Michael Eriksson
A Swede in Germany
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Idiocies of ad writing

I am often annoyed at the way advertisements and other texts intended for selling (and other kinds of convincing) are written. It is as if the authors had read a guide on writing quality non-literary texts—and then decided to do the exact opposite of what was recommended.


I suspect that there is an overlapping and paradoxical problem: That those of us who try to write well (not always successfully...) see our texts rejected by naive decision makers, who prefer texts full of advertising language, NLP tricks, and similar.

Another overlapping issue is that the more intelligent might be repulsed by a text that the less intelligent find acceptable and the outright dumb might find convincing. Advertising, in particular, usually seems deliberately geared at the less-than-bright. (And the one thing that the advertising industry is actually good at, I suspect, is to convince others that advertising brings enough value to justify the enormous amounts of spending that we see today.)

To illustrate, consider the following text:

The XXX excels through innovative technology and extraordinary ease of use. Learn to use this compact flyweight effortlessly and in no time, and discover the digital world to an unbeatably advantageous price. The XXX is ideally suited for the whole family and accompanies you into a new era of mobile technology.


This is a slightly modified translation of a German text. Due to the strong use of idiomatic phrases in the original, the translation might look a little odd; further it does not quite catch the absurd formulations of the original. Unfortunately, I could not find an original English text matching the low German standards on short notice.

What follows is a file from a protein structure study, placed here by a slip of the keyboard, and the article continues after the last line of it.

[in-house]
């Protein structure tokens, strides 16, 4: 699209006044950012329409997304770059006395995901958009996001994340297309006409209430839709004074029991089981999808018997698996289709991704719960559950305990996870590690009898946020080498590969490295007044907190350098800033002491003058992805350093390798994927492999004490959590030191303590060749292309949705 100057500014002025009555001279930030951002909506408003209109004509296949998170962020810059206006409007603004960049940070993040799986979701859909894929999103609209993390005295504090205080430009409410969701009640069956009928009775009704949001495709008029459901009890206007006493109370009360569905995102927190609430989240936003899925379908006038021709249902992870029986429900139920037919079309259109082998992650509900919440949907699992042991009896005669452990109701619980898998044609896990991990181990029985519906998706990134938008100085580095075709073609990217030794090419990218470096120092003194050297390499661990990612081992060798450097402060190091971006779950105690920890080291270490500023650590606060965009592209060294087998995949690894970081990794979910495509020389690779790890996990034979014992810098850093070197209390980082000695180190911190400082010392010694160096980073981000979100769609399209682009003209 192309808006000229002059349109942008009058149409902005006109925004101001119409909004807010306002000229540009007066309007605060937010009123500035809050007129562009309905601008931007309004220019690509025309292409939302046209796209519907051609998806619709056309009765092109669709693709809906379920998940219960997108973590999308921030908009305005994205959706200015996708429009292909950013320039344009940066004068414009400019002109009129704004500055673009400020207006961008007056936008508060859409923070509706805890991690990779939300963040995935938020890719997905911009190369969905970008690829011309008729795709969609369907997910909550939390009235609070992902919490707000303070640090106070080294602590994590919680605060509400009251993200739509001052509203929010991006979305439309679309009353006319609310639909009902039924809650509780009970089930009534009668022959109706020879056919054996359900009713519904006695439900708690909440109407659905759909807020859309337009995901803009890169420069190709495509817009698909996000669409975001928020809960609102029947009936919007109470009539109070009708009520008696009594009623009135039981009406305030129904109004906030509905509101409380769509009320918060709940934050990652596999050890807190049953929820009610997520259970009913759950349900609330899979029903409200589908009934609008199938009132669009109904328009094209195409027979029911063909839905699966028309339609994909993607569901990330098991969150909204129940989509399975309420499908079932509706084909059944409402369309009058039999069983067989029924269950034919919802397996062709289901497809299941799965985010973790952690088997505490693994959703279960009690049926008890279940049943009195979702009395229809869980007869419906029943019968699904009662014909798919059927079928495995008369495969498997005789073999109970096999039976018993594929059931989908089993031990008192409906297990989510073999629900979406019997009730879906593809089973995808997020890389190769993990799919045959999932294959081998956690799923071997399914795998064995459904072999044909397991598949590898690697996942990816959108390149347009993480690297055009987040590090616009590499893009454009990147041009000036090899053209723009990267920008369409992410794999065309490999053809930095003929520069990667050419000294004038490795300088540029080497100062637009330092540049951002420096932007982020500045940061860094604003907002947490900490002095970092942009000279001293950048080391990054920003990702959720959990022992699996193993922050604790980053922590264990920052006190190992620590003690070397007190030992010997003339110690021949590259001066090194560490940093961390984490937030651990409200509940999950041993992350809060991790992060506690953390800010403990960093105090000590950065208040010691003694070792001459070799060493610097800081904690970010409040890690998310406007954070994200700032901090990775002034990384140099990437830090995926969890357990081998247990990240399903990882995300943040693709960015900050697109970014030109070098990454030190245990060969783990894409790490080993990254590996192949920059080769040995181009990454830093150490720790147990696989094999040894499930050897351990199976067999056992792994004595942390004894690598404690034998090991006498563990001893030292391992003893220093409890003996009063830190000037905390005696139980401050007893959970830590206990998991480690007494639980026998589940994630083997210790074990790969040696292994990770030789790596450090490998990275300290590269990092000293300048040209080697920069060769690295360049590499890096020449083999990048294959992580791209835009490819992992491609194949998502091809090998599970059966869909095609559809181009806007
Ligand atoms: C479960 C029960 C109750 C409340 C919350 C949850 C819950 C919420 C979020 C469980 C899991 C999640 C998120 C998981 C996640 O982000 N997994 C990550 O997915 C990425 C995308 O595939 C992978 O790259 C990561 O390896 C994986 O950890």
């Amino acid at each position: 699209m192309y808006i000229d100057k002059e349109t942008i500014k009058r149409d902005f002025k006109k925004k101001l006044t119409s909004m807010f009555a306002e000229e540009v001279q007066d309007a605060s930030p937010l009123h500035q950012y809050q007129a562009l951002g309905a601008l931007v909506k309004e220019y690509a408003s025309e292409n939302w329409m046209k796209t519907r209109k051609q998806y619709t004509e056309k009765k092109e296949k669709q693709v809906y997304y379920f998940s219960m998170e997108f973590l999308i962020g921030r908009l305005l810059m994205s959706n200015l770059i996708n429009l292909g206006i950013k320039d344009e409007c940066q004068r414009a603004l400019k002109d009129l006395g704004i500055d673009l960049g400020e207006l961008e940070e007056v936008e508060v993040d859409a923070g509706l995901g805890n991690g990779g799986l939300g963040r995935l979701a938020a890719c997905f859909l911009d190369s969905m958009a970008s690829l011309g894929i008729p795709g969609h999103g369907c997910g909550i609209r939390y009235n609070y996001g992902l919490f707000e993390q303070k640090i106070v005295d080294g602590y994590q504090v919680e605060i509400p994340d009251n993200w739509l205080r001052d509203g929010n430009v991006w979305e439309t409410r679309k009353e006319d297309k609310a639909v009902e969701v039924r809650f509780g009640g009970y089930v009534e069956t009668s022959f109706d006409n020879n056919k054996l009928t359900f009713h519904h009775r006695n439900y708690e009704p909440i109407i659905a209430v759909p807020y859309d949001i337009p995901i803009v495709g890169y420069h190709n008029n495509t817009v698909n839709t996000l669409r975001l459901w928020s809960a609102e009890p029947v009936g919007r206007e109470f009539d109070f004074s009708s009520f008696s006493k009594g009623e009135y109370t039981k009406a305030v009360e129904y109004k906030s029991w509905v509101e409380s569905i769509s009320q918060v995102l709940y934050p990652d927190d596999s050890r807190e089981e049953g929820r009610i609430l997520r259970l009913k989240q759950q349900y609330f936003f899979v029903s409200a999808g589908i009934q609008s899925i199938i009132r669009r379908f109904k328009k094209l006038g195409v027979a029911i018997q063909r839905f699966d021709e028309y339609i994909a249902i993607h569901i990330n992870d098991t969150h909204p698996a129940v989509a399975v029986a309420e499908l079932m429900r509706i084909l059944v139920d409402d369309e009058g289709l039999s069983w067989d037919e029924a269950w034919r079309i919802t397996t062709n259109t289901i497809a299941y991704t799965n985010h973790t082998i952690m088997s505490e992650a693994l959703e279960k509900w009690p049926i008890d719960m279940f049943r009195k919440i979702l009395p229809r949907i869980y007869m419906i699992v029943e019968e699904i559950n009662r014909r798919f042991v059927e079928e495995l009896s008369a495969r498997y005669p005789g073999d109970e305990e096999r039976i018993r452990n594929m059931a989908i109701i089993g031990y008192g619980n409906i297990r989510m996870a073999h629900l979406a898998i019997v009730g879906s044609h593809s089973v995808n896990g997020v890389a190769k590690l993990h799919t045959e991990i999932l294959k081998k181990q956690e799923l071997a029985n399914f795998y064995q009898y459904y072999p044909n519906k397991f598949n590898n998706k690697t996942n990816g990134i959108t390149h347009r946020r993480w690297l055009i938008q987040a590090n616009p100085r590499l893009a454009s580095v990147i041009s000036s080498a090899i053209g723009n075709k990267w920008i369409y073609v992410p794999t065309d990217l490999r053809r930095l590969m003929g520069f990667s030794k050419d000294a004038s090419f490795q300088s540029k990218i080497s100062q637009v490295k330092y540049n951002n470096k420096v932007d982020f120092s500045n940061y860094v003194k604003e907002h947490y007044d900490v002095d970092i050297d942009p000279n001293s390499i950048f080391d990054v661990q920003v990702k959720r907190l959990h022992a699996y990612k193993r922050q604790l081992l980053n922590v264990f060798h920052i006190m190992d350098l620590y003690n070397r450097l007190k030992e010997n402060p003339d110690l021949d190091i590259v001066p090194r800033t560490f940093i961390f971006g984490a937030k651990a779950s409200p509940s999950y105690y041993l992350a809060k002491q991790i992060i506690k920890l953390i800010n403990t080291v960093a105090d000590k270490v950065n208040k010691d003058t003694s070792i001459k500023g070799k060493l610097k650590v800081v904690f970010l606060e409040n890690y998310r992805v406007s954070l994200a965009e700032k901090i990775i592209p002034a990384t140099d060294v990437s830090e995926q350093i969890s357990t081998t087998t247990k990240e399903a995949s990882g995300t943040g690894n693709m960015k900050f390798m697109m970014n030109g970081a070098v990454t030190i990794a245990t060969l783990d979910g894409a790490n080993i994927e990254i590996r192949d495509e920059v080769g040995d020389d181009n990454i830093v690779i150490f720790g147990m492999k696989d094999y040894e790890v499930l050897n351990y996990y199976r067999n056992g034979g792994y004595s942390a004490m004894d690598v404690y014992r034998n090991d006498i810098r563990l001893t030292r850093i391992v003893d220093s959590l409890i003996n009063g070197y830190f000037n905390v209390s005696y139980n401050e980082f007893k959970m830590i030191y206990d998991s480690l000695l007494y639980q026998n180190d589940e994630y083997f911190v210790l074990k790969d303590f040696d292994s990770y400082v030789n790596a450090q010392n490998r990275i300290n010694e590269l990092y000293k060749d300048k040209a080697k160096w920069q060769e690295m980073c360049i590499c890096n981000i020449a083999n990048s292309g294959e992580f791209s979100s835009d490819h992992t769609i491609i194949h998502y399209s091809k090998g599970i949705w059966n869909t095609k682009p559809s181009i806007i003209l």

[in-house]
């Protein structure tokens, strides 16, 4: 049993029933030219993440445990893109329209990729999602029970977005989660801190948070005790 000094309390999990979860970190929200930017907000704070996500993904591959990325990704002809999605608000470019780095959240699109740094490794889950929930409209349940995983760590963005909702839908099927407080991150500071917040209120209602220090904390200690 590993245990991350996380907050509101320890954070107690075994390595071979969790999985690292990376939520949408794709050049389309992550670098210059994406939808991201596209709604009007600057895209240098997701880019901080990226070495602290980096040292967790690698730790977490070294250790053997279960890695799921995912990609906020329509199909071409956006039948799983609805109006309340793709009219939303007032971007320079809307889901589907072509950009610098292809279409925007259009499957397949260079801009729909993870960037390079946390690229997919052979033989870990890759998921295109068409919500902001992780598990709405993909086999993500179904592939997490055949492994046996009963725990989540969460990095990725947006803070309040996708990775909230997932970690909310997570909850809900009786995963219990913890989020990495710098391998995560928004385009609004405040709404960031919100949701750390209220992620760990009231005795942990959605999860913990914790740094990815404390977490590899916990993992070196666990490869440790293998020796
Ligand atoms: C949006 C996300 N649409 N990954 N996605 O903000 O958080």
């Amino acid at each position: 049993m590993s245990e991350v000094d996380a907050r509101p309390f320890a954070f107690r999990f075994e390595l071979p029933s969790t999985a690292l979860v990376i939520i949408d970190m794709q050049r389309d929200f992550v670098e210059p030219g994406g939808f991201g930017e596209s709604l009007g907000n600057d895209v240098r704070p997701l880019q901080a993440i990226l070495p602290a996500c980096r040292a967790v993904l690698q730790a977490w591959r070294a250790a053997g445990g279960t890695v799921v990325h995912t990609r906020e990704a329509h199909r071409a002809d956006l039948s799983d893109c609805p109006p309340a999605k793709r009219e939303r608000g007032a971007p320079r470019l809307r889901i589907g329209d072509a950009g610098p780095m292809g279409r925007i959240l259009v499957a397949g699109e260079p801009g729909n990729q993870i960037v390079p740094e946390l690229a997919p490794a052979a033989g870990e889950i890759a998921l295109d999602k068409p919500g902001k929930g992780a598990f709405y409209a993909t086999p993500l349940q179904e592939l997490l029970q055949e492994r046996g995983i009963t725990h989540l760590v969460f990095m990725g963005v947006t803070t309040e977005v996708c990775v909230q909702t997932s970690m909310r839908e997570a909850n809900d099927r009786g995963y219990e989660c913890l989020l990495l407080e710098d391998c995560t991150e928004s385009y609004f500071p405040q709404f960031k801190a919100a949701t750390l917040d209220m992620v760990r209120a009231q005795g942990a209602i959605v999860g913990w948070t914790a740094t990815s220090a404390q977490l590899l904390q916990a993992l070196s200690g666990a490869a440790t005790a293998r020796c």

The XXX excelsThis is a subjective statement that needs supporting proof.
through innovative technology Ditto; further, this was an ad for a computer, making the statement border-line tautological; further, innovative does not imply good, new, or rare.
and extraordinaryThis extraordinary [sic!] claim is almost certainly false.
ease of use.Everyone claims ease of use; it is almost never true. The statement, further, needs proof.
Learn to use Use of imperative in adverts is an unethical trick.
this compactIs sufficiently obviously true in context to be allowed; however, it is also redundant.
flyweightCheap rhetoric; a more descriptive word should be found.
effortlesslyAlmost certainly a lie.
and in no time,Definitely a lie...
and discoverImperative again.
the digital worldThe entire phrase following “and” is a cheap and pointless cliche.
to an unbeatablyDefinitely a lie...
advantageous price.Dubious. Needs proof.
The XXX is ideallyLogical impossibility and cliche.
suited for the whole familyHighly dubious, would need proof, and is a cliche.
and accompanies you into a new era of mobile technology.Same problem as for “digital world”.


The word “innovative” is extremely overused, to the point that it seems to be included in a blanket manner in some types of description. My advice would be to (a) never use it, (b) give mental minus points to anyone who does.